This was not quite how I had expected my interview with Bill Blaikie, one of the foremost parliamentarians of his generation, to start. Yes, many of the causes Blaikie championed – nuclear disarmament, anti-globalization, justice issues for aboriginals – have been marginalized or ignored by mainstream politics, but in the wake of the massive growth of the NDP both nationally and in Manitoba (where he served as an MLA from 2009-2011, after leaving federal politics) over the last ten years, it seems as though Blaikie’s withdrawal from active politics comes at a time when his party is stronger than it has been in years. Continue reading

Getting to Mt. Athos

Andre Forget

Orthodoxy.  The word has always had a strange taste in my mouth, as if it were an arcane branch of medicine or an obscure and ancient legal state of affairs.  Until this past year, when I moved naively to Istanbul on a vague and ill-defined search for an experience of the Other, my knowledge of Orthodoxy was almost purely academic.  I’d read Alexander Schmemann’s For the Life of the World in my first year of university (and probably missed the point), and I’d had a few conversations with a former Anglican of my acquaintance who had gone on to be baptized Orthodox in his late twenties, but in my limited understanding of the Orthodox I thought of them as a sort of eastern Catholic – all liturgy and incense and icons.  I was to find out exactly how wrong I was, and how impoverished my understanding of global Christianity had been.  Continue reading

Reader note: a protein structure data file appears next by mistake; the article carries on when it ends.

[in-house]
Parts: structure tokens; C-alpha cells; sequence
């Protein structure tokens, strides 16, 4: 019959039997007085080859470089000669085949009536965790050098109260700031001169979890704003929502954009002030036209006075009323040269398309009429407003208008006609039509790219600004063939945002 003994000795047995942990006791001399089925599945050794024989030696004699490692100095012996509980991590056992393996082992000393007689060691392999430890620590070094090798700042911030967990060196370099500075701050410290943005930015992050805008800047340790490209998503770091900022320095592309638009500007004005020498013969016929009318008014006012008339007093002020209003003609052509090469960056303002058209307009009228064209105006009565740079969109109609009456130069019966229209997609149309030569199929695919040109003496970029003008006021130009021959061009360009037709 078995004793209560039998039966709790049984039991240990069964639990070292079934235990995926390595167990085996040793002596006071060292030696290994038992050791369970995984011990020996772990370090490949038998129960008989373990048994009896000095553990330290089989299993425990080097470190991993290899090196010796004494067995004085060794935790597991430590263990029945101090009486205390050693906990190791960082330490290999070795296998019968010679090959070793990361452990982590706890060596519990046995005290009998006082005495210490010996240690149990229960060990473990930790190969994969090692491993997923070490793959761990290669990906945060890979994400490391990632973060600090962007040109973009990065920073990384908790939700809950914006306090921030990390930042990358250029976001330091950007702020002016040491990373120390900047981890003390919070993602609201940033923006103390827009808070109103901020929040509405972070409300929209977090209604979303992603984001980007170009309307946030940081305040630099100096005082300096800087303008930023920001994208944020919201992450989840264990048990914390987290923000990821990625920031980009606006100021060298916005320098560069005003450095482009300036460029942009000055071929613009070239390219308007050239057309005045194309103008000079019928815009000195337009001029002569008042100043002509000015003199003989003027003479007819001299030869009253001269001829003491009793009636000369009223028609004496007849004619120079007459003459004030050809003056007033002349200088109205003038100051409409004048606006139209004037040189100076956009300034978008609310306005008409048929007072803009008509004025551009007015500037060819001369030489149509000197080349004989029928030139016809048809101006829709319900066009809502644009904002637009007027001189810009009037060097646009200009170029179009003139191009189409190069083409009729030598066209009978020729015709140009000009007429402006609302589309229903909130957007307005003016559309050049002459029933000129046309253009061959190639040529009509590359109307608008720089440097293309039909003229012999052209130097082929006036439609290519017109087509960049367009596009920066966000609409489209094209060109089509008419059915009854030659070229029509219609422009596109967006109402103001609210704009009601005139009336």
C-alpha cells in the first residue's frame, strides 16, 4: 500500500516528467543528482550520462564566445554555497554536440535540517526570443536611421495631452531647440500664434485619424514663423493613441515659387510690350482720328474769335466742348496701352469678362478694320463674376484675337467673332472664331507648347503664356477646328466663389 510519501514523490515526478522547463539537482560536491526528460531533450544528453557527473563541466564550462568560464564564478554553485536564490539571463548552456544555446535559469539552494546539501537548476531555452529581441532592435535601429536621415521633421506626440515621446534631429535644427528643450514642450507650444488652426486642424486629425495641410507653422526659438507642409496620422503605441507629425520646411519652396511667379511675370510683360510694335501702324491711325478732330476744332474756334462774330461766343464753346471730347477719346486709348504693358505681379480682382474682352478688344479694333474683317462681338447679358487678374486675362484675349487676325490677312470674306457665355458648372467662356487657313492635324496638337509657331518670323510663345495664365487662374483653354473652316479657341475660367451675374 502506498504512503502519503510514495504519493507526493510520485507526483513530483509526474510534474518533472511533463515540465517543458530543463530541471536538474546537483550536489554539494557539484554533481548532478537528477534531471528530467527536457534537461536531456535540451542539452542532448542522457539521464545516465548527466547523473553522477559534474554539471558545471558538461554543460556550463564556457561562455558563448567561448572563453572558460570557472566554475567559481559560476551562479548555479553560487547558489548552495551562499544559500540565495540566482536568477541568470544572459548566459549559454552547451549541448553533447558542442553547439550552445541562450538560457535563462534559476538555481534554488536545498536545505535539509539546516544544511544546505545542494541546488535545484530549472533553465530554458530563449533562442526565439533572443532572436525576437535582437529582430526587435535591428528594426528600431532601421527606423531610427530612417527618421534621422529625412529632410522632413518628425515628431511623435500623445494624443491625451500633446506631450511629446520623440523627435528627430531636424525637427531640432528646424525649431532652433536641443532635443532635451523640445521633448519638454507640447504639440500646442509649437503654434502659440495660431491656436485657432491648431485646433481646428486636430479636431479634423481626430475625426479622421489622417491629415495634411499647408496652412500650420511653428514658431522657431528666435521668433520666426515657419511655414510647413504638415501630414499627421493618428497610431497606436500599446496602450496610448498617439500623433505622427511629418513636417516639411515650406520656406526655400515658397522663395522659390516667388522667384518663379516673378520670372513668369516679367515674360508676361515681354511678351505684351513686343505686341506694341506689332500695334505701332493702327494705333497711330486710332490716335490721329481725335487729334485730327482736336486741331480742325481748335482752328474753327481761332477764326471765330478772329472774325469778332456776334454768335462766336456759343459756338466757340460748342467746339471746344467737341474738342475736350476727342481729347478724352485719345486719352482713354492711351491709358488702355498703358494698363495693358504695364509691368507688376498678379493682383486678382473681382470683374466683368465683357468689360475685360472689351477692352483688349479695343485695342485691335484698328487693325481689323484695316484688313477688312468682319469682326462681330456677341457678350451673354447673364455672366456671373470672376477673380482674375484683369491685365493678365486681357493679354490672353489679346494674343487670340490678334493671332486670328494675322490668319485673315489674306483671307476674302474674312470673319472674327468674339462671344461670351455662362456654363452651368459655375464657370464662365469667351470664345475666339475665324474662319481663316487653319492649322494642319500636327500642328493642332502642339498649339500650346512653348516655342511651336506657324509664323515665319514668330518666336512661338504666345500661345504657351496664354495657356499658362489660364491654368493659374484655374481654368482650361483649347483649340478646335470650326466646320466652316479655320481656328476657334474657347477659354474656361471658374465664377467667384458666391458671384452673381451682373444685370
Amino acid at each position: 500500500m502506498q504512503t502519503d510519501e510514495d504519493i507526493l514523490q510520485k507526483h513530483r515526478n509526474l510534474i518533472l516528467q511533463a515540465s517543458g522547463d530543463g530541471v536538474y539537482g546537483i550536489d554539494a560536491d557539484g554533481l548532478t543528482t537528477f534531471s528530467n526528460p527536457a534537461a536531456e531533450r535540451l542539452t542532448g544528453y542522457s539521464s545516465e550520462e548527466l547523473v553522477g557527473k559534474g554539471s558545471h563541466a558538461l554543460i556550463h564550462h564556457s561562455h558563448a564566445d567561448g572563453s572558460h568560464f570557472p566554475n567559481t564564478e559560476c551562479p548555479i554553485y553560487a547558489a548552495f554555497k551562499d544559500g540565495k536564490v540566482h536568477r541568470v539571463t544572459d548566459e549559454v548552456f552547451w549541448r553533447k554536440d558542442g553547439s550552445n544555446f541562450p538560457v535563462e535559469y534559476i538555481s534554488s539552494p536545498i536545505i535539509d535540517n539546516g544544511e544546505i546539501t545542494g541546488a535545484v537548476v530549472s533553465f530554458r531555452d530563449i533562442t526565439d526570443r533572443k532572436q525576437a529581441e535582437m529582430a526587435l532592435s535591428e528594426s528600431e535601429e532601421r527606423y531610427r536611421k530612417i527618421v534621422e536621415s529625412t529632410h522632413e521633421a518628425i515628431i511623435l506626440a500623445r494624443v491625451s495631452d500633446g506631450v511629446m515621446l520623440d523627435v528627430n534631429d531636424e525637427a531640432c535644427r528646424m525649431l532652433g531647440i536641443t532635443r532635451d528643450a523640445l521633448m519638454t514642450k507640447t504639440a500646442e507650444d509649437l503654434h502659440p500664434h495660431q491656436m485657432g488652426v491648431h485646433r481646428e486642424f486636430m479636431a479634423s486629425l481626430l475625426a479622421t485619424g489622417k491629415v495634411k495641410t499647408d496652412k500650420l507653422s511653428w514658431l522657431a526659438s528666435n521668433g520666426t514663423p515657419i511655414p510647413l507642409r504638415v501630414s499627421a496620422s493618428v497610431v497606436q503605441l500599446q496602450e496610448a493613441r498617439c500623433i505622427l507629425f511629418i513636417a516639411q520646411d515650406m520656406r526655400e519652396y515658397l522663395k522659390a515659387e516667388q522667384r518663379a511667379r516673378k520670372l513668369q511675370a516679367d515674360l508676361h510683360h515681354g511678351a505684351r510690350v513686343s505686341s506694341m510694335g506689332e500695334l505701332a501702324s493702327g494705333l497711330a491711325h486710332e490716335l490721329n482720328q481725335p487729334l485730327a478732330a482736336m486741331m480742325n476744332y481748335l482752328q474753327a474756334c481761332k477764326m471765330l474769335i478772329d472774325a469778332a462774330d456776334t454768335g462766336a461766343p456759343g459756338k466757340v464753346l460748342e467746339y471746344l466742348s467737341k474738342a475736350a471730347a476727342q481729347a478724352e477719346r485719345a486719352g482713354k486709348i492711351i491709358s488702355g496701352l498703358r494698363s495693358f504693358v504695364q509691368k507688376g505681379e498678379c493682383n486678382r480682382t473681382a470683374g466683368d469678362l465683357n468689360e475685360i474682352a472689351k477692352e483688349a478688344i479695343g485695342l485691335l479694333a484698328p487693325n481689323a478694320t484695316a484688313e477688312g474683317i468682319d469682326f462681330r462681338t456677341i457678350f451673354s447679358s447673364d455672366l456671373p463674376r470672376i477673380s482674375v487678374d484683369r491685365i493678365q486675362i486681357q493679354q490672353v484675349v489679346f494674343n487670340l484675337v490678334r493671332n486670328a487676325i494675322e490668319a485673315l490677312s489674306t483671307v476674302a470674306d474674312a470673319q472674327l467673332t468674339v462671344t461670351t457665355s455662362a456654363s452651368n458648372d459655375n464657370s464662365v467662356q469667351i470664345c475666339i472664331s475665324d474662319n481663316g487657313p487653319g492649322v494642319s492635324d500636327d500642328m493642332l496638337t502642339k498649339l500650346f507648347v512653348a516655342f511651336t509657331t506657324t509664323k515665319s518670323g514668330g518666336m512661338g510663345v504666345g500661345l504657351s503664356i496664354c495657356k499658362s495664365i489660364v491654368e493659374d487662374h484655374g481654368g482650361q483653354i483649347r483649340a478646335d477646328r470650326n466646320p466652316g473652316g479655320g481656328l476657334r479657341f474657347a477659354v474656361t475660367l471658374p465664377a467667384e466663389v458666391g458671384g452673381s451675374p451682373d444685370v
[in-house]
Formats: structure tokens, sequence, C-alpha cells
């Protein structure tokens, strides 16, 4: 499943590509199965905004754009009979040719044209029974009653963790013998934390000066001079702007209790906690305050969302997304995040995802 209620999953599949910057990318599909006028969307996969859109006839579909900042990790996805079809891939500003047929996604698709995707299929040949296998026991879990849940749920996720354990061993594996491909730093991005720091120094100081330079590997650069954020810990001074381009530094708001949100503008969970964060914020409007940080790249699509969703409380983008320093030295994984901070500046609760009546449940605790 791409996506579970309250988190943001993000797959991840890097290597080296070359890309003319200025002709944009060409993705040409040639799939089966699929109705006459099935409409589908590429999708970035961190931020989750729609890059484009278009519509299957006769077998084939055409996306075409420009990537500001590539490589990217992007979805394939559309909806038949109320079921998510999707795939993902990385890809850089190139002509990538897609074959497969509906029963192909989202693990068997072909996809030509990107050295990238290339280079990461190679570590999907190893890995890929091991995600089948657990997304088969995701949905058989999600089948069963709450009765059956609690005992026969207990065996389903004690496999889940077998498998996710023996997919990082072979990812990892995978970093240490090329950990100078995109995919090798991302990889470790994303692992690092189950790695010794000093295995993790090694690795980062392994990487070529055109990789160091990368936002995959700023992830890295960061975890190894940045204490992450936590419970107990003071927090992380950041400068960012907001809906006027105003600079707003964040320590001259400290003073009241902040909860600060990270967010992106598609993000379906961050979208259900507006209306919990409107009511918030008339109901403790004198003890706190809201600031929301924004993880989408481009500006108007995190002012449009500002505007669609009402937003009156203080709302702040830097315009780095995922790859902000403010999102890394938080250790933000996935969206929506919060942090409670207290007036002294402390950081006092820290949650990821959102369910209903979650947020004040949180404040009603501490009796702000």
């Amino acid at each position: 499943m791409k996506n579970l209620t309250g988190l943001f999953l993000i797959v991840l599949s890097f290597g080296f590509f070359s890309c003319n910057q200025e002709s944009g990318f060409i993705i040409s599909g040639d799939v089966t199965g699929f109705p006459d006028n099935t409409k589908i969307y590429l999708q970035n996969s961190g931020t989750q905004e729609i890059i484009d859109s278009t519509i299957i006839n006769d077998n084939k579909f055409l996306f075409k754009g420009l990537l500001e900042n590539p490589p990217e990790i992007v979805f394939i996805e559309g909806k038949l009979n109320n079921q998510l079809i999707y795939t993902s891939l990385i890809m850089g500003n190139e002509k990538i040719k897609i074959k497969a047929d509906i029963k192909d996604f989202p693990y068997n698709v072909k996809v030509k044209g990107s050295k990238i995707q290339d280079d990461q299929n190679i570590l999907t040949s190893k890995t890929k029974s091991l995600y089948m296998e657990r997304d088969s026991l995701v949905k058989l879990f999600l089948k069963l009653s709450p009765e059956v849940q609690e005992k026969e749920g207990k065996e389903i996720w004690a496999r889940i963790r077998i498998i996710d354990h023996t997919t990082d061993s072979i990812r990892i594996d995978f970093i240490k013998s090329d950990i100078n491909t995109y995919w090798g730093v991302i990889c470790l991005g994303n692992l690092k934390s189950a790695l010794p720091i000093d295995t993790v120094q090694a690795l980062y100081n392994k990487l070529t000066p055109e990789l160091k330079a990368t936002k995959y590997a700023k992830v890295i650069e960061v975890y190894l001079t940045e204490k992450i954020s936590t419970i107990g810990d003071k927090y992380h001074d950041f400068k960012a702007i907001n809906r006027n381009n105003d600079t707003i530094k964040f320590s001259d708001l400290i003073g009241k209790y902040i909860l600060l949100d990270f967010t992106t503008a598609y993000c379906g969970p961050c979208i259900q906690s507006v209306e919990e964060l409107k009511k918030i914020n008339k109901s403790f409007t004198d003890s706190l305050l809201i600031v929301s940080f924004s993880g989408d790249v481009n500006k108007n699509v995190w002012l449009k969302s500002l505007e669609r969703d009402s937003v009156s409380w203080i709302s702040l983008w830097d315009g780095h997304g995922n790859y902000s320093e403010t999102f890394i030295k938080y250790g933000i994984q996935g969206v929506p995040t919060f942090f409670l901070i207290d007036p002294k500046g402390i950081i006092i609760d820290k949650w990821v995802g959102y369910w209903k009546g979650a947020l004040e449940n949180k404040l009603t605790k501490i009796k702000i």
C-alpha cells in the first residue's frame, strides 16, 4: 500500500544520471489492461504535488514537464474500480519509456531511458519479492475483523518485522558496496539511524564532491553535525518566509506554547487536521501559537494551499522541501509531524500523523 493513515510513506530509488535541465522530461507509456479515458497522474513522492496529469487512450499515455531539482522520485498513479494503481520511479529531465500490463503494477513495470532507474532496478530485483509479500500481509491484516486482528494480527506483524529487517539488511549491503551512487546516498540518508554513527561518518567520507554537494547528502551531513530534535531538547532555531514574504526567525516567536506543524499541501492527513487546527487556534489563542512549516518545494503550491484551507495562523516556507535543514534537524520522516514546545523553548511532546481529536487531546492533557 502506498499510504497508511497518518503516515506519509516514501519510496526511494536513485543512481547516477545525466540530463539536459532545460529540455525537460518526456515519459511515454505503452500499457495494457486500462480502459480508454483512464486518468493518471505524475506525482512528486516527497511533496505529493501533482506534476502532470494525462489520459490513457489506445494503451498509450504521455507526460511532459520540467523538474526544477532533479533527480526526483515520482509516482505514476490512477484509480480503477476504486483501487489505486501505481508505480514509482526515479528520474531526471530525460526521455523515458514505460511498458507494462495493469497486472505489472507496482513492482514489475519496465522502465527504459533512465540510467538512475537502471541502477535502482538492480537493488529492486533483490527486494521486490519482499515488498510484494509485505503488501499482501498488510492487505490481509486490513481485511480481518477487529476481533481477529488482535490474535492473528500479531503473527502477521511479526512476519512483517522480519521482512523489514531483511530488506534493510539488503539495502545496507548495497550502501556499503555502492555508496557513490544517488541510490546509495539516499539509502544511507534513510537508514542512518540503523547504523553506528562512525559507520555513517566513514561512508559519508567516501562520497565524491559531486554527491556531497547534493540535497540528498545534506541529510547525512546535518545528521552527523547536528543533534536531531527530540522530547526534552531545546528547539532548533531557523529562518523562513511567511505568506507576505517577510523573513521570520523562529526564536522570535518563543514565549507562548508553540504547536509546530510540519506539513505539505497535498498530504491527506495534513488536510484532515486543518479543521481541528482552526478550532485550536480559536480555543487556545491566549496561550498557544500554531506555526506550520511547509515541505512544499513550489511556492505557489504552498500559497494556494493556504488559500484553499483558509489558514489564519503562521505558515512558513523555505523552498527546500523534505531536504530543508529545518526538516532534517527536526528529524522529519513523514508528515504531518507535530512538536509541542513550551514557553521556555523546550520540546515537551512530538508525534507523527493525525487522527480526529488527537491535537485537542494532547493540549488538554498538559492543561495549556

A Rotten Heart

The Left’s Response to the Tea Party and what it Reveals

Andre Forget

Without a doubt, the rise to concrete govermental power of the Tea Party has been one of the most important political developments in 2010.  Much has already been written about the origins and developments of this movement, starting as it did from a variety of grassroots libertarian or conservative movements and blossoming as more American citizens became outraged 7at the government’s willingness to provide bailouts in the wake of the 2008 economic meltdown.  But what interests me most is the left’s reaction to this upwelling of violent anger.  It is not hard to understand why the left has serious problems with the movement: it is radically individualistic, against social programs, in favour of a small government and an unregulated or minimally regulated economy, and violently opposed to anything that appears liberal, leftist, or socialist.  That the Tea Party lacks a coherent platform and presents contradictory demands has been pointed out by numerous pundits; but if we look at the movement as a sociological phenomenon – a grassroots political uprising led by fairly ordinary and minimally educated citizens based in a strongly-held moral ideology – there is much to commend it.  We may completely disagree with everything that the Tea Party is saying, but the very fact that the people saying it are ordinary citizens who are passionate about the direction of their country and willing to organize themselves politically to change it is important, and worth taking seriously.  And yet the overwhelming response from the left in both America and Britain has been either dismissive or hysterical, with a few noteworthy exceptions.  I want to argue that the response of the left has been both problematic and troubling; problematic in the sense that it has only led the Tea Party to more heated rhetoric and an even more determined attack, and troubling because it points to what  is a growing rottenness at the core of the Left. Continue reading